Charles Darwin (1809–1882), a British naturalist, propounded the theory of evolution in his famous work On the Origin of Species (1859). With this theory, Darwin launched a massive debate concerning the spiritual repercussions of belief in natural selection—such as the contradiction inherent in the evolution of humans from apes and the story of the Creation of Adam and Eve in the Book of Genesis. This second work, The Descent of Man, explores the physiological connections between mankind and what Darwin calls “lower animals.” This selection examines the notion of sociability and how it plays out in various associations of animals; Darwin even makes a case for “lower animals” (like dogs) having characteristics that would be called “moral” in humans. Consider the impact of such “scientific discoveries” on a society that views humans as an elevated creation modeled on God.
From Philip Appleman, Ed., Darwin: A Norton Critical Edition, Second ed. New York: W. W. Norton & Company, 1980, pp. 196–203, 208.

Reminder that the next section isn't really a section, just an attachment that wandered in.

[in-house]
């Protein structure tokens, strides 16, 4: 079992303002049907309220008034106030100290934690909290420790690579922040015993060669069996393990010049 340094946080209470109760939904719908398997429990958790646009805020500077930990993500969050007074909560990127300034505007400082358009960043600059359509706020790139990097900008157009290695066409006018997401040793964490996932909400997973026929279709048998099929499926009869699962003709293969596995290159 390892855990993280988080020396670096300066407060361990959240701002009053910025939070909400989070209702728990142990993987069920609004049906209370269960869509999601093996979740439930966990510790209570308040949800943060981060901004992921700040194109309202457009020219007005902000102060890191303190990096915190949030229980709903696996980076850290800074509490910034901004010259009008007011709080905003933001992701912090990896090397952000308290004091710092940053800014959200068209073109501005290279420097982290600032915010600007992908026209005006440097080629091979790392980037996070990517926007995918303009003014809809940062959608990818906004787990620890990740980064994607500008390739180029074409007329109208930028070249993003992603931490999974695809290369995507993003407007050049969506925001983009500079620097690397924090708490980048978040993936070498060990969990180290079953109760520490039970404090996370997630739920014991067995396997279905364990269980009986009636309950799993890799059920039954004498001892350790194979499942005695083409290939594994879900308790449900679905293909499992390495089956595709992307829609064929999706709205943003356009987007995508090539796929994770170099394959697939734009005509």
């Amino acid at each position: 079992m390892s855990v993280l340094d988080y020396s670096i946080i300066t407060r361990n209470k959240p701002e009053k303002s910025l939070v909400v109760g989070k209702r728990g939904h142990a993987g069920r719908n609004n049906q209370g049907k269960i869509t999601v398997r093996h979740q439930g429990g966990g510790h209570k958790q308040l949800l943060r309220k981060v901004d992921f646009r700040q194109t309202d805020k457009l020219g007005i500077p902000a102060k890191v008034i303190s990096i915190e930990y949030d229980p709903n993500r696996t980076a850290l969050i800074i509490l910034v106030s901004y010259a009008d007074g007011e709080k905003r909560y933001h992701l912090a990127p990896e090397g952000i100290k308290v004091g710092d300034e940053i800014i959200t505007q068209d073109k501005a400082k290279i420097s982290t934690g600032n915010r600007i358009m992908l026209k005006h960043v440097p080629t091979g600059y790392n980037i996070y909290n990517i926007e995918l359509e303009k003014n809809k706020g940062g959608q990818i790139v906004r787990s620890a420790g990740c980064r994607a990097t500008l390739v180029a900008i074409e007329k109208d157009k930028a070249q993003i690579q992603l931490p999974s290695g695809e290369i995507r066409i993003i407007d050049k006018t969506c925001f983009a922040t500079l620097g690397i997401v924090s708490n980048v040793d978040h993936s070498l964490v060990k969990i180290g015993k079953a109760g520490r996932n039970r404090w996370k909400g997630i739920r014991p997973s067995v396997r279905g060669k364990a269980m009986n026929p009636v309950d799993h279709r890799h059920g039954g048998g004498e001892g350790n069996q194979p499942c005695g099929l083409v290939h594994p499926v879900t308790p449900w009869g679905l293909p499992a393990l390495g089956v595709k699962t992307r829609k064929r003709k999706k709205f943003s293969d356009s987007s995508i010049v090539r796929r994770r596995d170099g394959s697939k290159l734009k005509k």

In his essay The Painter of Modern Life, the French poet Baudelaire (1821–1867) lays out his vision of modernism, which became perhaps the closest thing to a “manifesto” the movement had. In discussing the work of the painter Constantin Guys (1802–1892), he argues that the habit of contemporary painters to look for truth or beauty in antiquity is senseless; instead, painters should, like Guys, be looking to capture the specifics of the modern age, as new techniques of painting would surely uncover new perspectives on reality. Looking to the past for technique or inspiration, therefore, results in not only historically inaccurate work, but also artistic failure. But in attempting to capture the modern moment, the painter, he said, was in search of something indefinable, “something we can perhaps call modernity.”